Hedge Fund Titans Are Treating Us Like Pawns in Their Economic Chess Games

Recently, two important and related events occurred. The first is that hedge fund kingpin Cerberus Capital Management was considering buying Blackwater, the notoriously Orwellian security contractor that has become the scourge of Iraq and America alike. And the second event? As soon as the news was reported, the deal was killed.

Neither company, you see, likes the publicity. Plus, with Blackwater in its portfolio, Cerberus would have more than lived up to the origin of its name, which comes from Greek mythology. Yes, Cerberus is the three-headed demon dog that guards the gates of Hell.

"We do our best to avoid the spotlight," secretive Cerberus founder Stephen Feinberg reportedly told his staff in a memo earlier this year, "but unfortunately, when you do some large deals, such as Chrysler and GMAC, it is hard to avoid."

True, Stephen, true. When you bail out two of the worst environmental and economic offenders in the automotive business (and subprime debacle, in the case of GMAC), and then follow that up by looking into acquiring what passes for a private army with itchy trigger-fingers and a suspicious habit of corruption and cost overruns, well yeah, people will talk.

The irony is more than sweet; it is transparent, at least for private equity groups, hedge funds, and those that follow and capitalize upon them. As for you, if you find such talk about what on the surface looks like a financial organization to be alarmist, then it might be time you read up on hedge funds. As I wrote last year, private equity groups and hedge funds play both sides of the global economy, its destruction and reconstruction, its war and its peace, its bears and bulls. And they do so by manipulating markets, multinationals and the media with practically zero governmental regulation or oversight, to the tune of paydays that redefine opulence and waste.

Like the similarly invested Milo Minderbinder said in Joseph Heller's brilliant novel of war and capitalism Catch 22: "Anyone who would not steal from the country he loved would not steal from anyone."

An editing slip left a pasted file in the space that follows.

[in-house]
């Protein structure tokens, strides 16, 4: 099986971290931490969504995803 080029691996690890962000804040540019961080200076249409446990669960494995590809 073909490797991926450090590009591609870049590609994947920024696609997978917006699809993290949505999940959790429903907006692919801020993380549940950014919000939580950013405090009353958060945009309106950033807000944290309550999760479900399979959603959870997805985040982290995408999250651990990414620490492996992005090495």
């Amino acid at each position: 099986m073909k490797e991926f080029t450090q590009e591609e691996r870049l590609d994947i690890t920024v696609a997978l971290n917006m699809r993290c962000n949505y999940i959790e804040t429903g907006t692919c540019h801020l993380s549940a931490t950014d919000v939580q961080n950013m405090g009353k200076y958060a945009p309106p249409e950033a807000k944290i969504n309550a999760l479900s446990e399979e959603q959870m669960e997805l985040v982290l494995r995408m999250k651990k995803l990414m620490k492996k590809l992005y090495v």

Take John Paulson, for example, who took home $3.7 billion last year, which is stunning considering that, as of June 2007, his hedge fund Paulson and Co. had $12.5 billion in assets under management. By my crude math, Paulson walked away with about a third of that worth by himself. George Soros and Renaissance Technologies' James Simons were right behind Feinberg, with $2.9 billion and $2.8 billion respectively, while average compensation for hedge funds' top 25 managers cashed in at $892 million in 2007, an explosive increase of 68 percent over the previous year. In other words, one could say in all confidence that hedge funds, whose financial instruments range from conventional stockpicking to proprietary quantitative computer modeling, are getting paid megabucks during a panic-stricken time of economic collapse, endless war and repressive stagflation.

What one could argue, with an increasing degree of confidence, is that those things are all inextricable.

Take Soros, a grandfather of the hedge fund industry, who made his name as the man who "broke the bank of England" by currency speculation, which is to say manipulation. In 1992, after shorting more than $10 billion worth in pounds, Soros' cutthroat maneuver forced the bank to devalue its currency, a move that netted him over a billion alone. Similar moves against Thailand's riggit incited former Malaysian Prime Minister Mahathir bin Mohamad to call Soros an economic war criminal who uses the misfortunes of those beneath his speculation to acquire money for himself. But at least Soros is sharing some of his ill-gotten goods: He's a well-known progressive who's backing Obama, and for that he has been rewarded with intense scrutiny and attacks from the hypocrites at Fox News and elsewhere.

The same, however, cannot be said about his peers. Paulson's Wikipedia entry is a mere stub, while Simons' entry talks more about his philanthropy and autism research than it does his political views or financial instruments. Meanwhile, their official sites are as indistinct as they are secretive. One would imagine that Simons, after scoring $2.8 billion in 2007 alone, could afford an upgrade of Renaissance Technologies Corp.'s practically blank site, and the same goes for Paulson and Co. That is, for people who are making Hummers full of cash off of the American economy and its vicissitudes, Paulson and Simons are sure acting like players who don't want anyone else snooping around their game.